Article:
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For many of us, Labor Day signifies the last day of summer.  For local governments, it is the day property tax bills are sent to millions of citizens.  Property taxes are one of the oldest forms of taxation in North Carolina and were used through the 1930s as a joint tax by state and local governments.  Since the Great Depression, property taxes are levied only though local governments and are the single largest source of revenue for counties.


Last year $8.1 billion was collected in property taxes across North Carolina; that amounts to $830 per person (not per taxpayer).  Property tax is assessed in the form of a valuation, a set amount per every $100 in value of a property.  Total collections vary based on population, size of the county, and the value of property within each county.  While the larger counties have the collect the most revenue, they do not have the highest property tax rates in the state.  See the table below for the highest and lowest property tax rates and collections as of June 30, 2013.



Effective County Rate

Amount Collected


Effective County Rate

Amount Collected



$21 million



$683 million



$28 million



$655 million



$23 million



$353 million



$18 million



$240 million



$125 million



$230 million


Counties are legally required to fund a portion of certain state-mandated activities, acting like an arm of the state by administering programs for the state in their local jurisdictions.  These programs include public schools, social services programs, mental health programs, emergency medical services, courts, jail facilities, registers of deeds, and building code enforcement.  In addition to the services mandated by the state, there are also many optional services counties choose to offer their citizens, such as water and sewer utilities, economic development, and recreational and cultural activities.  If we look at the total of all revenue sources for the counties in North Carolina last year, 47 percent was from property tax.   


The three main elements of the property tax system in North Carolina are real property, personal property, and motor vehicles. Real property consists of land, buildings, and other improvements to land. Personal property consists of business equipment, automobiles, boats, and all personal property that is not intangible and is not permanently affixed to real property. Motor vehicles, if registered, are assessed according to their registration renewal dates.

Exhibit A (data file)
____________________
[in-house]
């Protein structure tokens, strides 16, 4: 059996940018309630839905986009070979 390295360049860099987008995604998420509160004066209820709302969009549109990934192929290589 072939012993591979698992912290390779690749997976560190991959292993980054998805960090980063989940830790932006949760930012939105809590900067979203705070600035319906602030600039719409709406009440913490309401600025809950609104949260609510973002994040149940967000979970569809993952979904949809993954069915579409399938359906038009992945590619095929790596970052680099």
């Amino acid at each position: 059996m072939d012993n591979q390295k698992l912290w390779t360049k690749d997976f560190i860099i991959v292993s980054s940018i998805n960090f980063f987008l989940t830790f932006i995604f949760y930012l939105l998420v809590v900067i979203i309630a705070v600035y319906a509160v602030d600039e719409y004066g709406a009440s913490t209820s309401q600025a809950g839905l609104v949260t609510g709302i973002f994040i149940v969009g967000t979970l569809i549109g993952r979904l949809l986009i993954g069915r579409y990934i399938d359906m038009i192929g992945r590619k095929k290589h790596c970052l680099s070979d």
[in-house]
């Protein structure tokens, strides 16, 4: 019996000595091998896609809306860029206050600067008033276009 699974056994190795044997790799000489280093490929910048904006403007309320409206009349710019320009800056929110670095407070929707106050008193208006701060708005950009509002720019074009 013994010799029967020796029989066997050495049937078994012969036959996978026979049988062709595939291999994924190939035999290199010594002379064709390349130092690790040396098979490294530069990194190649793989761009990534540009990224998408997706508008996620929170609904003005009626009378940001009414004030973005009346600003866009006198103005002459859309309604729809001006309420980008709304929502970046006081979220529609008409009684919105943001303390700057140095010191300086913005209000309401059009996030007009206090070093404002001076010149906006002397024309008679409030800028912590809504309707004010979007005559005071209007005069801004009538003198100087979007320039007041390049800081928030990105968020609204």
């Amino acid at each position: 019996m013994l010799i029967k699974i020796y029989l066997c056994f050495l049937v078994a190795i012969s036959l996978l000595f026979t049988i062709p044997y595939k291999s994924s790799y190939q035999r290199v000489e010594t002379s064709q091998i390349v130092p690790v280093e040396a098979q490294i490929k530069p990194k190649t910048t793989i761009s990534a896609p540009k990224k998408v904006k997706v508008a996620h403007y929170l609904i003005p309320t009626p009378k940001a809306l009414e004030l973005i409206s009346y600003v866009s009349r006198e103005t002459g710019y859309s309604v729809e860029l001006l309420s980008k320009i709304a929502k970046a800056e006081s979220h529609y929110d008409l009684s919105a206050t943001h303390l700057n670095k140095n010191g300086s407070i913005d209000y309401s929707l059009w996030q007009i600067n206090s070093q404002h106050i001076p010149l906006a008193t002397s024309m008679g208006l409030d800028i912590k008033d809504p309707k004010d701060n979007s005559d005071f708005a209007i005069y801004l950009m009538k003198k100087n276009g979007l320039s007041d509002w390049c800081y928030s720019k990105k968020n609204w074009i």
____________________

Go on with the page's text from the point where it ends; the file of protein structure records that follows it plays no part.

While many homeowners across the state will receive a tax bill this autumn, there are many exemptions from property tax in North Carolina.  According to the NC Constitution, units of government, burial property, religious property, educational property, religious educational property, and charitable property are completely exempt from paying property taxes.  In addition, there are also a variety of other exclusions from the property tax, about 47 in total.  These include inventories, poultry, livestock, feed, and non-business property (personal property that is used by the owner of the property for a purpose other than the production of income and is not used in connection with a business). 


These exemptions and exceptions cause counties problems when a large amount of their property is exempt.  A great example is Wake County.  Much of Wake County’s property is NC State University, Wake Technical Community College, public schools, and state government buildings.  All of these large property areas are exempt from the property tax, thus reducing the tax base for the county.  Since the overall property tax rate is capped by statute at $1.50 per $100 of assessed valuation, and none of the counties are close to that amount, they have found other creative ways to fund services.


A popular addition you have probably seen on your property tax bill is a service district tax.  State law mandates that the property tax rate must be uniform throughout the taxing unit, but if a service district is created within the unit to provide certain services, an additional tax may be levied.  A common example of this is fire protection.  Citizens who live within a fire district pay an additional tax, which is earmarked for that fire department.


While county governments offer services that increase our quality of life such as police, fire, solid waste disposal, and water/sewer, their scope should be limited. Property taxes can only be stretched so far, and many of the optional services counties offer can be better accomplished through families, charities, or for-profit companies.  Spending on privately owned athletic stadiums, convention centers, economic incentive packages, downtown parks and other non-essential services have at times received higher priority in local budgets than essential functions such as school buildings, sewer systems, emergency management, and roads.  Prioritization and using existing revenues more efficiently, rather than higher property taxes, are the keys to healthy local governments.


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